Your item description should have two main parts. Tip #5 talked about getting the basics right. In #6, we’ll talk about the “sales pitch” and how to get someone excited about your piece enough to click “Add to Cart.”
If you were selling your work in person, beyond the basic details, what would you say about your work? This is the thing that can make a difference.
If you’ve ever worked in a retail environment, you know there’s a point when someone zones in on something that they like. They might take it off the rack, turn it around. A savvy sales person might walk over and say something like “That sweater is made from pure alpaca wool from a farm not far from here.” Do you feel yourself getting pulled into the story of the piece? It’s not just a sweater now. It’s got a back story. These kinds of details help to sell.
Another way to tell your story is to talk about your inspiration. I have a hand knit red sweater that I just love. You may have even seen me wearing it at FACES. I know the artist and when I was visiting with her she talked about how she was inspired by the the color variations in the yarn, and why she likes that particular pattern, why it’s a flattering shape. It got me to thinking…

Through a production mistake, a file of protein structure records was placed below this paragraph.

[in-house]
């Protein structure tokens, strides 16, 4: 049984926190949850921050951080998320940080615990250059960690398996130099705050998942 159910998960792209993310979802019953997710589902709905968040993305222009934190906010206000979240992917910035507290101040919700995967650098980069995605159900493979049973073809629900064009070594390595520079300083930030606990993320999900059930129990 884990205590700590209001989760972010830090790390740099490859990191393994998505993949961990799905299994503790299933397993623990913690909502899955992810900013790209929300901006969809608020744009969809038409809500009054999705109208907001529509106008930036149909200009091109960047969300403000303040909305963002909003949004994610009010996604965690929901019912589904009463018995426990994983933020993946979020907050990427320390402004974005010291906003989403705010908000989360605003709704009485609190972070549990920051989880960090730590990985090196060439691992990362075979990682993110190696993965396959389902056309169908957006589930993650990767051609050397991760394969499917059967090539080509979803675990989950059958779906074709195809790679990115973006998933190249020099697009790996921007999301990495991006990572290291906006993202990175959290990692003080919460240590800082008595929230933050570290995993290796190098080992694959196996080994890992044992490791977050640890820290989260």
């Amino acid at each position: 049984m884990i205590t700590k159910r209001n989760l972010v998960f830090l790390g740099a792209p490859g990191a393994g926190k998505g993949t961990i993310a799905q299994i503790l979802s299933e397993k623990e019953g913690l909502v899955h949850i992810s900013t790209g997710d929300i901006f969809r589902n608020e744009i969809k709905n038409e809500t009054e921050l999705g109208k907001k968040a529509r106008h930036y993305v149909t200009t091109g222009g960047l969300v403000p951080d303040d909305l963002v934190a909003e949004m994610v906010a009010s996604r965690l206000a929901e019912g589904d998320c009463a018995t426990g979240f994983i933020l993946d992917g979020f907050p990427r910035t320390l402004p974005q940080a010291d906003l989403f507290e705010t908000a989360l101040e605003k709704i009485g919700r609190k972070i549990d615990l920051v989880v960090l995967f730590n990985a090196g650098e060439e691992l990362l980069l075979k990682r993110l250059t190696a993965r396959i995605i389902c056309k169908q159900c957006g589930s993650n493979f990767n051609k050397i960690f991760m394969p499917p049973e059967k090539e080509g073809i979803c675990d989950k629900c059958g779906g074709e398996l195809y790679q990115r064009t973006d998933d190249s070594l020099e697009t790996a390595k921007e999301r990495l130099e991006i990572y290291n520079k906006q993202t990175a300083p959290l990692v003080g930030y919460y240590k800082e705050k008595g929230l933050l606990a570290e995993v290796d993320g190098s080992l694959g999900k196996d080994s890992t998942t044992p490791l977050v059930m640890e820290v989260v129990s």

The last thing about your description: be memorable. People may not buy right away. Some people may visit your shop a few times before they make a decision. If your work is memorable and your descriptions tell a story that hooks them, they’ll come back to make the purchase. It’s not so different as in real life when you browse to narrow down your choices before you make a final decision. Be memorable enough to make the list.
I didn’t buy that red sweater right away, but I kept thinking about it. It’s a one of a kind! That red is a great shade. I can wear it a lot of places. It wasn’t too long before I went back to buy it.
Check back for more tips and tricks or search “Etsy Tips” to see more posts. And check out our Etsy shop for FACES’s artists unique works available for sale now!